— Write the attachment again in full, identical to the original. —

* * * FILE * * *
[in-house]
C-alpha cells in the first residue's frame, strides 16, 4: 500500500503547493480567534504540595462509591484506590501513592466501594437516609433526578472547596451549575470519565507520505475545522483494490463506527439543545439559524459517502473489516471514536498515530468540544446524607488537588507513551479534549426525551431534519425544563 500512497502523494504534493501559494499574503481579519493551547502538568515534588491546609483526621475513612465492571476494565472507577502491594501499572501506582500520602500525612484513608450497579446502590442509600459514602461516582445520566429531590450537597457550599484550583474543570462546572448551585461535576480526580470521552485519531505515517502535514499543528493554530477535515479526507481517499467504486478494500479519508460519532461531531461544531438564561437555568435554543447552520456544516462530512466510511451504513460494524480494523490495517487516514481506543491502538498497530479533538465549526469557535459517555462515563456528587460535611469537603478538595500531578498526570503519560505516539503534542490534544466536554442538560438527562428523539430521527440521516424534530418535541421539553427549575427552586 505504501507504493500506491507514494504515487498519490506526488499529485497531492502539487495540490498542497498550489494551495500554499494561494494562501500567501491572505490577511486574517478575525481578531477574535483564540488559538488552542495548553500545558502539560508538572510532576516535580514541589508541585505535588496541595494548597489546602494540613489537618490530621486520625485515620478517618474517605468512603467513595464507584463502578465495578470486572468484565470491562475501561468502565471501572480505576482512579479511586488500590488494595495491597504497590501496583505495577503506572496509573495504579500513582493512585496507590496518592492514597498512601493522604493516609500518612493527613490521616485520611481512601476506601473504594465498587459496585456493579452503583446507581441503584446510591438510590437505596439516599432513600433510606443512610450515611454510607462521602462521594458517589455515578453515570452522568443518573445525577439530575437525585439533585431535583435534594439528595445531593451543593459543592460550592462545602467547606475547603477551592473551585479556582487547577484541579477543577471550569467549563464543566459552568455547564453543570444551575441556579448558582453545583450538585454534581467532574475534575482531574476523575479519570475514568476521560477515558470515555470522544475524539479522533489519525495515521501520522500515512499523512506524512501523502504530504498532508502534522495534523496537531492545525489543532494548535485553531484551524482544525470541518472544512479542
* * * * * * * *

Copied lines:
[in-house]
C-alpha cells in the first residue's frame, strides 16, 4: 500500500503547493480567534504540595462509591484506590501513592466501594437516609433526578472547596451549575470519565507520505475545522483494490463506527439543545439559524459517502473489516471514536498515530468540544446524607488537588507513551479534549426525551431534519425544563 500512497502523494504534493501559494499574503481579519493551547502538568515534588491546609483526621475513612465492571476494565472507577502491594501499572501506582500520602500525612484513608450497579446502590442509600459514602461516582445520566429531590450537597457550599484550583474543570462546572448551585461535576480526580470521552485519531505515517502535514499543528493554530477535515479526507481517499467504486478494500479519508460519532461531531461544531438564561437555568435554543447552520456544516462530512466510511451504513460494524480494523490495517487516514481506543491502538498497530479533538465549526469557535459517555462515563456528587460535611469537603478538595500531578498526570503519560505516539503534542490534544466536554442538560438527562428523539430521527440521516424534530418535541421539553427549575427552586 505504501507504493500506491507514494504515487498519490506526488499529485497531492502539487495540490498542497498550489494551495500554499494561494494562501500567501491572505490577511486574517478575525481578531477574535483564540488559538488552542495548553500545558502539560508538572510532576516535580514541589508541585505535588496541595494548597489546602494540613489537618490530621486520625485515620478517618474517605468512603467513595464507584463502578465495578470486572468484565470491562475501561468502565471501572480505576482512579479511586488500590488494595495491597504497590501496583505495577503506572496509573495504579500513582493512585496507590496518592492514597498512601493522604493516609500518612493527613490521616485520611481512601476506601473504594465498587459496585456493579452503583446507581441503584446510591438510590437505596439516599432513600433510606443512610450515611454510607462521602462521594458517589455515578453515570452522568443518573445525577439530575437525585439533585431535583435534594439528595445531593451543593459543592460550592462545602467547606475547603477551592473551585479556582487547577484541579477543577471550569467549563464543566459552568455547564453543570444551575441556579448558582453545583450538585454534581467532574475534575482531574476523575479519570475514568476521560477515558470515555470522544475524539479522533489519525495515521501520522500515512499523512506524512501523502504530504498532508502534522495534523496537531492545525489543532494548535485553531484551524482544525470541518472544512479542